The same is true for us who try to follow Jesus. The circumstances don’t matter. Whatever the state of the world, no matter how unprecedented the times, we are called to follow Jesus. If the planet’s suffering continues to speed up—we follow Jesus. If our country’s policies at the border continue to demean and traumatize—we follow Jesus. If some states continue enacting legislation that denies rights to folks who are LGBTQ—we follow Jesus. If our country’s leadership loses its moral compass—we follow Jesus.
What does it mean to follow Jesus? It means immersing ourselves so deeply in the teachings and the person of Jesus that every single thing we do, every action we take, every interaction we have, reflects what Jesus taught, what Jesus did. Focusing on dire events in the world, I’m convinced, will keep us in a state of anxiety. Focusing on following Jesus, though, will give us clarity—both about who we are and what actions we should take.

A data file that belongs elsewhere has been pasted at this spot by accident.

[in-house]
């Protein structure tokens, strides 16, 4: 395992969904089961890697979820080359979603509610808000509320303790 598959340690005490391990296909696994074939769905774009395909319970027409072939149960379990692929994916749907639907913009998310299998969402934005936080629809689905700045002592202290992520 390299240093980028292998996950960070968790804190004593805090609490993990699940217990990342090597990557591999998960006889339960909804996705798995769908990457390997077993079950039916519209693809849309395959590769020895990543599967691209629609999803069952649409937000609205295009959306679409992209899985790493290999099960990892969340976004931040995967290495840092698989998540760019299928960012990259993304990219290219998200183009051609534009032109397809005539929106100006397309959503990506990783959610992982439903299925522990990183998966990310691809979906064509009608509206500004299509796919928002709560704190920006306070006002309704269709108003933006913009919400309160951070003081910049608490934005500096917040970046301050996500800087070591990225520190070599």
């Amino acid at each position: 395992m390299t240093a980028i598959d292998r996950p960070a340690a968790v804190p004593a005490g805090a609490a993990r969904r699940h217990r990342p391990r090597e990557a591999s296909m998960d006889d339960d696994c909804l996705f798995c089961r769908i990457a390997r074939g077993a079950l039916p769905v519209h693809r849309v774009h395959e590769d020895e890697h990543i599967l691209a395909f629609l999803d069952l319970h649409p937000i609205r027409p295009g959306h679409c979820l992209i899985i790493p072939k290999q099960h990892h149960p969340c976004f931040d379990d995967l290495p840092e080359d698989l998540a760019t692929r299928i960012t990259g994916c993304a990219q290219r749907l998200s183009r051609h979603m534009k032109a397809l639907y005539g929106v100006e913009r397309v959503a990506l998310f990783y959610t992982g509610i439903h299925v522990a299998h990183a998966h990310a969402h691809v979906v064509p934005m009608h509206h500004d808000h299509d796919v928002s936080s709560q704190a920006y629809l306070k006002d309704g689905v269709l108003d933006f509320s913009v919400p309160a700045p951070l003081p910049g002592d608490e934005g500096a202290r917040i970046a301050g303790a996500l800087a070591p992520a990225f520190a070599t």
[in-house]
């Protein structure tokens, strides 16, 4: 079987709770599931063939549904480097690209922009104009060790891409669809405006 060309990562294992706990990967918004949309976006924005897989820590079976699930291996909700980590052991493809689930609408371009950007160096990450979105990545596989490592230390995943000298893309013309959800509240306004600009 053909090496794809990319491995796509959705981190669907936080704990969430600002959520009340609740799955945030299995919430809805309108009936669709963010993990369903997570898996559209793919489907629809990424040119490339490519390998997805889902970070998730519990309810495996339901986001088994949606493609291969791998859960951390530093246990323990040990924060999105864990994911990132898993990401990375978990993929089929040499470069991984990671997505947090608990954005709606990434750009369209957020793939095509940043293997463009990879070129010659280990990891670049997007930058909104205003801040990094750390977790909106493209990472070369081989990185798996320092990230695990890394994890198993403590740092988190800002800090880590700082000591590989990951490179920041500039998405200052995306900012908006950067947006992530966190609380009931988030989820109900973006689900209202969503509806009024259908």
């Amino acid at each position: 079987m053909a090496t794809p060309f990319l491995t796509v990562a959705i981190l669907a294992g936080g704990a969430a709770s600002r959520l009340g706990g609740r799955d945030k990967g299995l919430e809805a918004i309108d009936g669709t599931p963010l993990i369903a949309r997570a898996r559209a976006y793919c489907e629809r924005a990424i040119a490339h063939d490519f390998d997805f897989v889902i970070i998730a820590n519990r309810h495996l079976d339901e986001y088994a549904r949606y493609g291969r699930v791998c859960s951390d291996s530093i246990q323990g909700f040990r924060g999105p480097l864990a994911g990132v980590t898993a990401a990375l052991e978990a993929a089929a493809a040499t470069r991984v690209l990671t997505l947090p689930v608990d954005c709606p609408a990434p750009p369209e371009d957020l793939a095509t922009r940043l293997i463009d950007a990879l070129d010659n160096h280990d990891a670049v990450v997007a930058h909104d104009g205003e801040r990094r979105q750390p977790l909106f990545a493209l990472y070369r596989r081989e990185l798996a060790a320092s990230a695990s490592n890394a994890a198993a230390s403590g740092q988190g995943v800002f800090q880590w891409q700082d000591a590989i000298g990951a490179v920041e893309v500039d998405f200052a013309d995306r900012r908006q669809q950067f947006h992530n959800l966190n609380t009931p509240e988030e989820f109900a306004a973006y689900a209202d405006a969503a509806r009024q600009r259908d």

A case in point—Senator Mitt Romney. After an exceedingly contentious and partisan impeachment process, Senator Romney’s speech on the Senate floor before the vote on Wednesday was remarkable. He spoke of conscience. He spoke of doing what was right. And he prefaced all of it by saying “I am profoundly religious. My faith is at the heart of who I am.” After saying that, he had to gather himself, the words were so true and so deep.